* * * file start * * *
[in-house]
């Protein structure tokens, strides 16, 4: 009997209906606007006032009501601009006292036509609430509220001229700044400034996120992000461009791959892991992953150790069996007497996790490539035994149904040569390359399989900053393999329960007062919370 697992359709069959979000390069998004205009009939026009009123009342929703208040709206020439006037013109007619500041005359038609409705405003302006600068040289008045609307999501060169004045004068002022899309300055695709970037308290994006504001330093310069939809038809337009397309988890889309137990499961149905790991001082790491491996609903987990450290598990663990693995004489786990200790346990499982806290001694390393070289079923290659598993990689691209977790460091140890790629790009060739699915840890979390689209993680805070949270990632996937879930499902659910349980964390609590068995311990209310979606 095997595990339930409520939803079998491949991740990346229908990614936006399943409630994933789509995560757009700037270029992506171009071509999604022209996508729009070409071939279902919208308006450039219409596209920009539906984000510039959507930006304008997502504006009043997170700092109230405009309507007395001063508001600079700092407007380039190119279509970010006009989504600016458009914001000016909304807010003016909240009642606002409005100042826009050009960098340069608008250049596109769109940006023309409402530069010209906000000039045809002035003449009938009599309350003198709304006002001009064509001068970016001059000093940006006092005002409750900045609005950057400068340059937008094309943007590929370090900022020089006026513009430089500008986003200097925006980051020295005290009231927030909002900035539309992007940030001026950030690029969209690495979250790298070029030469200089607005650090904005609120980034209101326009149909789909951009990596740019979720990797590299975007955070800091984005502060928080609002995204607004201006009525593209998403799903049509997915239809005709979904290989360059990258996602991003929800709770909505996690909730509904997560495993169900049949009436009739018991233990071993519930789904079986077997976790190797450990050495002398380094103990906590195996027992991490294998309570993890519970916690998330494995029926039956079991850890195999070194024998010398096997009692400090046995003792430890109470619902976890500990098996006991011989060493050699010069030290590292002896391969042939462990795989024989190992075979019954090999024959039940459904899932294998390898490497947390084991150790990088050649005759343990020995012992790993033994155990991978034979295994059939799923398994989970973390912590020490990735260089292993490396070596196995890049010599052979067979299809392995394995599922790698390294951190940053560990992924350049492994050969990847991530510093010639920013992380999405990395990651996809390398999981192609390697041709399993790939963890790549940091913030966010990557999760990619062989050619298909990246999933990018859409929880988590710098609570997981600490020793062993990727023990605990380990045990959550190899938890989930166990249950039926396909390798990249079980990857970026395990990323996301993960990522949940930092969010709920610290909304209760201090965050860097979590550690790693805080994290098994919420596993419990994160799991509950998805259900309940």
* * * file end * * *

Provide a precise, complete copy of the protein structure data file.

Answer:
[in-house]
């Protein structure tokens, strides 16, 4: 009997209906606007006032009501601009006292036509609430509220001229700044400034996120992000461009791959892991992953150790069996007497996790490539035994149904040569390359399989900053393999329960007062919370 697992359709069959979000390069998004205009009939026009009123009342929703208040709206020439006037013109007619500041005359038609409705405003302006600068040289008045609307999501060169004045004068002022899309300055695709970037308290994006504001330093310069939809038809337009397309988890889309137990499961149905790991001082790491491996609903987990450290598990663990693995004489786990200790346990499982806290001694390393070289079923290659598993990689691209977790460091140890790629790009060739699915840890979390689209993680805070949270990632996937879930499902659910349980964390609590068995311990209310979606 095997595990339930409520939803079998491949991740990346229908990614936006399943409630994933789509995560757009700037270029992506171009071509999604022209996508729009070409071939279902919208308006450039219409596209920009539906984000510039959507930006304008997502504006009043997170700092109230405009309507007395001063508001600079700092407007380039190119279509970010006009989504600016458009914001000016909304807010003016909240009642606002409005100042826009050009960098340069608008250049596109769109940006023309409402530069010209906000000039045809002035003449009938009599309350003198709304006002001009064509001068970016001059000093940006006092005002409750900045609005950057400068340059937008094309943007590929370090900022020089006026513009430089500008986003200097925006980051020295005290009231927030909002900035539309992007940030001026950030690029969209690495979250790298070029030469200089607005650090904005609120980034209101326009149909789909951009990596740019979720990797590299975007955070800091984005502060928080609002995204607004201006009525593209998403799903049509997915239809005709979904290989360059990258996602991003929800709770909505996690909730509904997560495993169900049949009436009739018991233990071993519930789904079986077997976790190797450990050495002398380094103990906590195996027992991490294998309570993890519970916690998330494995029926039956079991850890195999070194024998010398096997009692400090046995003792430890109470619902976890500990098996006991011989060493050699010069030290590292002896391969042939462990795989024989190992075979019954090999024959039940459904899932294998390898490497947390084991150790990088050649005759343990020995012992790993033994155990991978034979295994059939799923398994989970973390912590020490990735260089292993490396070596196995890049010599052979067979299809392995394995599922790698390294951190940053560990992924350049492994050969990847991530510093010639920013992380999405990395990651996809390398999981192609390697041709399993790939963890790549940091913030966010990557999760990619062989050619298909990246999933990018859409929880988590710098609570997981600490020793062993990727023990605990380990045990959550190899938890989930166990249950039926396909390798990249079980990857970026395990990323996301993960990522949940930092969010709920610290909304209760201090965050860097979590550690790693805080994290098994919420596993419990994160799991509950998805259900309940």